If you bought your Omega watch at Costco, Omega wants you to know they’re not happy about it. They’re not happy that you can buy Omega watches at Costco for a third less than you can at other retailers. They are so not happy about it that they are suing Costco, in fact. Apparently, this suit not only has the obvious implications for Costco, but also for other retailers like Target, Amazon, and even eBay and other companies that form an estimated $58 billion annual market for goods that are purchased abroad, then imported and resold without the permission of the manufacturer. This is what is known as the secondary-goods or gray-goods market and is a big part of Costco’s business.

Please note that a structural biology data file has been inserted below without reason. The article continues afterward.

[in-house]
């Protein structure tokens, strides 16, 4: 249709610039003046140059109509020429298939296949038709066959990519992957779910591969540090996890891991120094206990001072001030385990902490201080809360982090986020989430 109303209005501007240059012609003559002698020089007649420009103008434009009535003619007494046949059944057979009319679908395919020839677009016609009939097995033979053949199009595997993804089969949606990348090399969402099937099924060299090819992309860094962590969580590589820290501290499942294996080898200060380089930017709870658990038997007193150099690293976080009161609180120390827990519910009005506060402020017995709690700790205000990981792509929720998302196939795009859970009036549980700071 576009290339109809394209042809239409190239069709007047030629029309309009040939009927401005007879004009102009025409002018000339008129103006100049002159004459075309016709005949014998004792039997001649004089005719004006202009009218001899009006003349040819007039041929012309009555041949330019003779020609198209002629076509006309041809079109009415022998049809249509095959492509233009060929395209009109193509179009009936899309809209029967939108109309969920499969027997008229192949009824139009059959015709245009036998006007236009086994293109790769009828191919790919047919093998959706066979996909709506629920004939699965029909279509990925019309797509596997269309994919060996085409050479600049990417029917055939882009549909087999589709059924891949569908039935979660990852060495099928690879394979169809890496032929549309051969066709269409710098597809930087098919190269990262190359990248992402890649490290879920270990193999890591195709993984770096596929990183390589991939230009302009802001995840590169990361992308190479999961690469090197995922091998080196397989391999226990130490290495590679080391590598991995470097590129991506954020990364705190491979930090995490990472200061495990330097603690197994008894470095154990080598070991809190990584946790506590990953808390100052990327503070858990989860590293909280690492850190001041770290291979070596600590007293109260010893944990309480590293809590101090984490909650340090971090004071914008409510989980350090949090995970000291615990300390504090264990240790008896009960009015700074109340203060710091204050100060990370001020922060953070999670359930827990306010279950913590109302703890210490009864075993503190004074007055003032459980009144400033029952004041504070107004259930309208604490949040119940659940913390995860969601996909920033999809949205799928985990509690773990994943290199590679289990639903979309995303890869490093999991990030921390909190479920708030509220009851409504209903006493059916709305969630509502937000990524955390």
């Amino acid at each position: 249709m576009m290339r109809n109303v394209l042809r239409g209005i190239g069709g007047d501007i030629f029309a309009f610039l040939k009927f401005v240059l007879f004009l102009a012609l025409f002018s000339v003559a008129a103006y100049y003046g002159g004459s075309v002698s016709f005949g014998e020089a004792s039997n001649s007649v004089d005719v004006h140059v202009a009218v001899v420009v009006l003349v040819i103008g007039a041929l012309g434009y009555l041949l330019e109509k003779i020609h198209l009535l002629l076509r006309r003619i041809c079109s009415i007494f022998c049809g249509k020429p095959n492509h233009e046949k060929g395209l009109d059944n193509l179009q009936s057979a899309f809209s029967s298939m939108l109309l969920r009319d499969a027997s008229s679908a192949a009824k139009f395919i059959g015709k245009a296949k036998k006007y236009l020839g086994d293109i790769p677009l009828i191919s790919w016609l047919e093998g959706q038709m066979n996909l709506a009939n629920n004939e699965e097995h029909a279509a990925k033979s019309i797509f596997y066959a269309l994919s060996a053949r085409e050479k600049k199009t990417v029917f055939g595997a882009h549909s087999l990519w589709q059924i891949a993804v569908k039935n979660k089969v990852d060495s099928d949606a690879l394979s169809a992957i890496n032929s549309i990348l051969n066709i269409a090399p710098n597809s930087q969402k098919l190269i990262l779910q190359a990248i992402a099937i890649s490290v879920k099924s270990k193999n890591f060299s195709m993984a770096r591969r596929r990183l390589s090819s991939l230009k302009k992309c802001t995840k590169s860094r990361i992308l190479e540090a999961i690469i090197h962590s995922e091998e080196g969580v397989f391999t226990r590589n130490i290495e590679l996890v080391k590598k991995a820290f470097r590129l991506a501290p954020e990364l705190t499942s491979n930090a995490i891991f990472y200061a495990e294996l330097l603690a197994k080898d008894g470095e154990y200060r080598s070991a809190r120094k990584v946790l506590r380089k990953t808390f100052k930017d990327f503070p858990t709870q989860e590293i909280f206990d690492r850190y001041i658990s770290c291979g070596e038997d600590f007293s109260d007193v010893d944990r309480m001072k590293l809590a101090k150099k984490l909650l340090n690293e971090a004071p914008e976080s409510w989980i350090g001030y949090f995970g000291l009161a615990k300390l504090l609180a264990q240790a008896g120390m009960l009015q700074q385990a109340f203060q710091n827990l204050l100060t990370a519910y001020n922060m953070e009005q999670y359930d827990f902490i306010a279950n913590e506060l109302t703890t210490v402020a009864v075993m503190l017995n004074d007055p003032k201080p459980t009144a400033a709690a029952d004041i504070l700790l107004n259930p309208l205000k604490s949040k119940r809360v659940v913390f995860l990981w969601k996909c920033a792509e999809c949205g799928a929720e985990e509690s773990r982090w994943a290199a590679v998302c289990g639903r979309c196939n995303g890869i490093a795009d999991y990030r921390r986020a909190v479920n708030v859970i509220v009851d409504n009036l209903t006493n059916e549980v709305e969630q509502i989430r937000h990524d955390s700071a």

Omega’s suit revolves around copyright issues, since they are US copyright holders of the Omega Globe Design symbol that is engraved on the watches when they are manufactured. The 9th Circuit Court of Appeals in San Francisco already ruled on the case (case is Costco Wholesale Corp. v. Omega, S.A., 08-1423) in favor of Omega. Omega believes that the court ruling fairly upheld the copyright laws which are designed to “prevent the importation, without the authority of the U.S. copyright holder, of genuine copies made and sold overseas.” However, as you can guess, Costco feels differently so they have appealed the decision to the Supreme Court. Costco believes that since the high court has previously ruled that copyright protections do not apply to goods made in the United States, sold abroad and then imported back into the country for resale that they have a viable appeal. Costco’s lawyer, Roy Englert, said in court papers that there is no basis in law for “the distinction between goods made at home and those made abroad.” We’ll have to wait until this fall to see if the Supreme Court agrees or not.